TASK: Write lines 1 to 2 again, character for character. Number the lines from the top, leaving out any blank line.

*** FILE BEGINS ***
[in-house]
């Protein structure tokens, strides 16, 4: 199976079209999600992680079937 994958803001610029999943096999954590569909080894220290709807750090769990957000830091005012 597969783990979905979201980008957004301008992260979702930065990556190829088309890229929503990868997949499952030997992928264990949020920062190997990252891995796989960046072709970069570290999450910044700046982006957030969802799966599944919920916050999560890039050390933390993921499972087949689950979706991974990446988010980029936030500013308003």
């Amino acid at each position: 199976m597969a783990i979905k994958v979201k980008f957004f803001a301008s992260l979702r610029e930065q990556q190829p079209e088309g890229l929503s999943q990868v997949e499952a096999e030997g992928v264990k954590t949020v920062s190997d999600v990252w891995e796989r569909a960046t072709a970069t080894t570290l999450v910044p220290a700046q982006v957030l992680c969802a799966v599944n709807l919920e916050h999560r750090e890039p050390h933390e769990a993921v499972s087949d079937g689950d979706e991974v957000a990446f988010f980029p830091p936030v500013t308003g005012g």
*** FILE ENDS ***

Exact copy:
[in-house]
């Protein structure tokens, strides 16, 4: 199976079209999600992680079937 994958803001610029999943096999954590569909080894220290709807750090769990957000830091005012 597969783990979905979201980008957004301008992260979702930065990556190829088309890229929503990868997949499952030997992928264990949020920062190997990252891995796989960046072709970069570290999450910044700046982006957030969802799966599944919920916050999560890039050390933390993921499972087949689950979706991974990446988010980029936030500013308003």